Crack climbing gloves are cool. They protect your hands for long days of jamming, add warmth on alpine multi pitches and are reusable for several seasons. Below are two distinct choices for an upcoming summer of alpine granite, limestone splitters and silken sandstone.
For sizing reference, the author’s palm circumference (just below the knuckle) is 220mm.
G7 Equipment HAND JAM
Price: $95 CAD
Weight: 46g (pair of Medium)
Ideal Use: Alpine and big wall climbing
Author’s Sizing: Large
The HAND JAM is burly. It is the only crack glove on the market with reinforced finger loops — keep them on for steep cups, long belays and a night of rappelling. The G7 staff say they have never had a fingerloop fail in over 6 years of testing, enabling the glove to stay on as a second skin throughout a big day. The HAND JAM is made from a single piece of leather which ensures no seam-induced pressure points or premature wear and tear. Its leather jams similarly to a high performance climbing shoe which encourages sensitivity over increased friction. The result is similar to that of a traditional tape glove with high scores in breathability, minimalism and durability. This durability is backed with an impressive two-year no questions asked warranty.
Although I appreciated the durable finger loops while belaying, I noticed the extra material around the base of each digit when arête slapping and on sloping top outs. Thankfully, the HAND JAM is easy to quickly rip off before a face climbing pitch or even at a cheeky no-hands stance. As advertised, the HAND JAM is slightly stiff out of the box and requires about 10 pitches to be fully broken in. The end result is a customized crack glove you won’t want to share when your buddy forgets their pair at home.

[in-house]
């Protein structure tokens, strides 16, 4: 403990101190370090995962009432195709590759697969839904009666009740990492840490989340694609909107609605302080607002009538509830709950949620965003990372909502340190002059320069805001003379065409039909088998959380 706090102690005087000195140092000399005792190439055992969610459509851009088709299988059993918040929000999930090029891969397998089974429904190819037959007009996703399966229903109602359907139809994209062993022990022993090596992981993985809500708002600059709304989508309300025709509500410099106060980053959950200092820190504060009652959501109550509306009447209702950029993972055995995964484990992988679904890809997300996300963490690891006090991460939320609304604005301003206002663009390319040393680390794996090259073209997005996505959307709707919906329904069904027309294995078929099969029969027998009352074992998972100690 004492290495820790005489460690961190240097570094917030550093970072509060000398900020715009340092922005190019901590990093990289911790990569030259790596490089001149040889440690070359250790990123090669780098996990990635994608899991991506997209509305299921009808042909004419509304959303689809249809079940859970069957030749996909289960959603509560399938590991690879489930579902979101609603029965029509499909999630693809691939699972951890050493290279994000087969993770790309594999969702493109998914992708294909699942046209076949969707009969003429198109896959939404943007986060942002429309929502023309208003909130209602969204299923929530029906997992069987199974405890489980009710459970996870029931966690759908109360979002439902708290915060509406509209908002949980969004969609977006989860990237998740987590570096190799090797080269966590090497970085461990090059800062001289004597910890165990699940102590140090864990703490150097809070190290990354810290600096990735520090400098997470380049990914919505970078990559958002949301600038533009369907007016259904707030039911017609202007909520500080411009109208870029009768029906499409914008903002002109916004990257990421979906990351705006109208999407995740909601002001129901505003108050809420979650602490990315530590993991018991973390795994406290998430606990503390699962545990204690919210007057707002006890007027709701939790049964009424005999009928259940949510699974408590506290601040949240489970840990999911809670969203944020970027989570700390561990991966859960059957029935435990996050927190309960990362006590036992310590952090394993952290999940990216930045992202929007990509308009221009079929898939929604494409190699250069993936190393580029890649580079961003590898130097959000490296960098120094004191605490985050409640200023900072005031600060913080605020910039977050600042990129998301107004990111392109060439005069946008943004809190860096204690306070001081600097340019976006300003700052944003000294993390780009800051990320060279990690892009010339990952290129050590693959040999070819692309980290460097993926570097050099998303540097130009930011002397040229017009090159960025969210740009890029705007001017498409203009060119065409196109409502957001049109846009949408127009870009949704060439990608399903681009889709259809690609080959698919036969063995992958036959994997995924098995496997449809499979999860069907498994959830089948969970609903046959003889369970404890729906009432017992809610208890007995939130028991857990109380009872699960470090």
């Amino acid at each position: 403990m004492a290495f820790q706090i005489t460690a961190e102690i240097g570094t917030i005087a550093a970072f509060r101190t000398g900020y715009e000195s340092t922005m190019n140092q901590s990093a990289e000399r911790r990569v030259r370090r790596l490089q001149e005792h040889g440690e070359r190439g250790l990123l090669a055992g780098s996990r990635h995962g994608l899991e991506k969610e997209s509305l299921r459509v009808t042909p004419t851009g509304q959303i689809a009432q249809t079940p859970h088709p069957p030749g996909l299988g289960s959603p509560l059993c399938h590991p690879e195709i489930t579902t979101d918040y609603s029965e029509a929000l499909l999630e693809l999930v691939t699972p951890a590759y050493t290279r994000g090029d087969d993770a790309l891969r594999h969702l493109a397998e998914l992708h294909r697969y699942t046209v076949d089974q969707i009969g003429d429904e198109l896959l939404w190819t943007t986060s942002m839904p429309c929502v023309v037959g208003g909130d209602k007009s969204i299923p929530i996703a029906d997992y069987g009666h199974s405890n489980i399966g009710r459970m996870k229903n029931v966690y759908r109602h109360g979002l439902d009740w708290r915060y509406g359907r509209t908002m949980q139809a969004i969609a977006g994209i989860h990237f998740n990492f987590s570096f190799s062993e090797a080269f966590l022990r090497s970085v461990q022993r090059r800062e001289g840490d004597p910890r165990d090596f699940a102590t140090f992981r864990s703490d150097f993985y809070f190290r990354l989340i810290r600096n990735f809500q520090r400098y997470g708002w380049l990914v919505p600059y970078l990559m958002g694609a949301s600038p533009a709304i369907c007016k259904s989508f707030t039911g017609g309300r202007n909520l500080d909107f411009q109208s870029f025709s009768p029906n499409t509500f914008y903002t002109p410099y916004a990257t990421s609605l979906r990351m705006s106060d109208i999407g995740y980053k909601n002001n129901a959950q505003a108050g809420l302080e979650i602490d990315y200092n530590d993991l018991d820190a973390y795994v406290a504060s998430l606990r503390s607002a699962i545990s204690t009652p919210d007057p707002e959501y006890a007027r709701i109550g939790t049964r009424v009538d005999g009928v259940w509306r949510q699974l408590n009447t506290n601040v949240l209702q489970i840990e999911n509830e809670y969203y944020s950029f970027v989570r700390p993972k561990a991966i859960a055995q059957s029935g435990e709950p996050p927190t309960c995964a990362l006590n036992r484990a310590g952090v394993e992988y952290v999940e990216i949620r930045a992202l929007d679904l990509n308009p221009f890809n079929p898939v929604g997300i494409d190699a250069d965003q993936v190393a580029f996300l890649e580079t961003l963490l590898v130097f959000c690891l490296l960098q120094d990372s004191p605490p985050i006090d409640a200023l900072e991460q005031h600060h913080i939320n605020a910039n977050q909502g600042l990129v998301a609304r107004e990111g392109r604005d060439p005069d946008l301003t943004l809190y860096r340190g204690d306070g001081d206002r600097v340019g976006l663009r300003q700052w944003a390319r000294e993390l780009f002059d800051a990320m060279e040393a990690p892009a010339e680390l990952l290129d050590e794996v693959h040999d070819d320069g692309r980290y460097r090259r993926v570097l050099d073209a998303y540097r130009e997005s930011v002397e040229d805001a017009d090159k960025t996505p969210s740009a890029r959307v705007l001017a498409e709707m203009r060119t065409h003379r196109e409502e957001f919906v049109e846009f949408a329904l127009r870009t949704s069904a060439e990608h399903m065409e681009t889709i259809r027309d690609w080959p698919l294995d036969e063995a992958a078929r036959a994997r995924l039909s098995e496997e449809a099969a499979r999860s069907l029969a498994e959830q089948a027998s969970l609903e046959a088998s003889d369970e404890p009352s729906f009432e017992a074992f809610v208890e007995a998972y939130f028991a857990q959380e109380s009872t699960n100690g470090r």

Outdoor Research Splitter Glove
Price: $55 CAD
Weight: 32g (pair of Small/Medium)
Ideal Use: All around crack climbing
Author’s Sizing: Small/Medium
The Splitter Glove has long been the go-to choice for dedicated crack climbers, and one of the original high-end models. Its low profile design ensures a nearly bareback experience on the rock, which is always appreciated for the dreaded thin hand cracks. This design means more sensitivity and discomfort on big-grained granite, like that found in Squamish, but you will feel every micro-ripple in the rock when it matters most. The Splitter Glove’s finger loops and wrist straps are low profile as well, yet surprisingly durable and at an overall reasonable price.
One drawback to this model is the placement of sticky rubber. It covers the majority of the hand, ensuring maximum grip, but also seals in the heat and sweat during summer days and pumpy overhangs. A single wrap of tape helps keep the glove from sliding out of place on hot days, but begins to negate the purpose of reusable crack gloves. The rubber is also glued on top of a planar suede surface, as opposed to into a depression, which leaves the rubber’s edges exposed to rough rock and becoming detached over time.